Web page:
So long as I’ve already referred to the work of writer and entrepreneur Seth Godin this week, I’d like to add another mention in the context of his 2008 book Tribes: We Need You to Lead Us (2008). Godin defines a tribe as “a group of people connected to one another, connected to a leader, and connected to an idea.” Tribes and movements go together, he suggests, grounded in our desires for connection, growth, and positive change.
Tribes give us a chance to be a part of something larger and more significant than our individual lives. This appeals to our desire for meaningful connection, to be able to work with others toward making a difference or having a stronger impact in a sphere of interest.
Four books that I pulled from my library help to illustrate of how groups of smart, bold visionaries connected with each other and formed tribes in the days before digital technology made long-distance communication easy. Physical proximation had a lot to do with their success, sometimes as close as sharing meals and meetings in the same city:
- Christina Robb’s This Changes Everything: The Relational Revolution in Psychology (2006) tells the story of the pioneers of relational psychology, clustered in the Greater Boston area, including Carol Gilligan (gender and moral voices), Jean Baker Miller (psychology, women, and relational-cultural theory) , and Judith Lewis Herman (trauma theory and practice).
- James Buchan’s Crowded with Genius: The Scottish Enlightenment: Edinburgh’s Moment of the Mind (2003) recounts an extraordinary coalescence of leading intellectuals such as Adam Smith (economics and markets), James Boswell (biography), David Hume (philosophy), and Robert Burns (poetry) in 18th century Edinburgh.
- Laura J. Snyder’s The Philosophical Breakfast Club (2011) shares how four men who first crossed paths at Cambridge University — Charles Babbage (mathematics and computing), John Herschel (astronomy and photography), William Whewell (multiple fields of science), and Richard Jones (economic science) — began meeting over Sunday morning breakfast to exchange ideas and plant the seeds of the modernization of science.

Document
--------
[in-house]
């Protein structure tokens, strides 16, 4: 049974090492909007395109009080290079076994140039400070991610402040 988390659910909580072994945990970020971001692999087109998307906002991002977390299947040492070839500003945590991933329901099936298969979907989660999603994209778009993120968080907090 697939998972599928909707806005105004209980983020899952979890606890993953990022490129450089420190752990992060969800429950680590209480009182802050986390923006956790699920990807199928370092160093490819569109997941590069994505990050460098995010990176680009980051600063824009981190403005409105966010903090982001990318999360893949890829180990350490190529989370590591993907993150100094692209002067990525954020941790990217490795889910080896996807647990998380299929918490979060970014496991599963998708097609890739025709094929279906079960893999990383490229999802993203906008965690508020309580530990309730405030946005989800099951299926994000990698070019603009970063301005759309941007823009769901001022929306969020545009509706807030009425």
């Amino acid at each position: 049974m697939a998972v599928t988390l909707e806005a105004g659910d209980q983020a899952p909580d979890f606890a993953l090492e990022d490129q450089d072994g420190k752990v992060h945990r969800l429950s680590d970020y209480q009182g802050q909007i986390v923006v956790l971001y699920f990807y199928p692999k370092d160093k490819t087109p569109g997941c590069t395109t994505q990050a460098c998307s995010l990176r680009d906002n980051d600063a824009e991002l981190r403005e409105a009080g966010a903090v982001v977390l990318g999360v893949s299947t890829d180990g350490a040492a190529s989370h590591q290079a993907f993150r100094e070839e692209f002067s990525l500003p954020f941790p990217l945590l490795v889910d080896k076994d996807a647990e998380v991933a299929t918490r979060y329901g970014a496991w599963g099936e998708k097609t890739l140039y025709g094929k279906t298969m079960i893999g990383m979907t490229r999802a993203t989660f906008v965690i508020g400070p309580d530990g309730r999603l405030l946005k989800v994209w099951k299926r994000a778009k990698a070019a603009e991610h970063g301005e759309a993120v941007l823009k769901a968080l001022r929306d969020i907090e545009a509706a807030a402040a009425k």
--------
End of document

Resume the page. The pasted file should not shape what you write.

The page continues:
- Louis Menand’s The Metaphysical Club: A Story of Ideas in America (2001) focuses on the lives and ideas of four remarkable members of a conversational club that met throughout 1872: Oliver Wendell Holmes, Jr. (law), Charles Sanders Pierce (philosophy), William James (philosophy and psychology), and John Dewey (education and philosophy).
Today, tribes may form and sustain with members spread across the land. Physical proximity helps a lot, of course, especially in the form of periodic conferences and meetings. But the online world can be a way of sustaining and building those bonds too, especially when face-to-face interactions are less feasible. This is the angle that Godin plays up in Tribes.
Although my strong preference is for small group face-to-face meetings, the bridging power of communications technologies helps to bring leading thinkers and doers together. I’ve seen this dynamic occur on Facebook, listserves, and blog discussions. In fact, this blend of face-to-face and online interaction is a key to the success of four sometimes overlapping tribes of which I’m a part, the workplace anti-bullying movement, the therapeutic jurisprudence network, the intern rights movement, and the global human dignity community.
If you will indulge my closing with an educator’s homework questions: What are your natural tribes? How can you contribute to the work of your favorite tribes? How can you form and lead a tribe to make a difference in a dimension that needs your presence?
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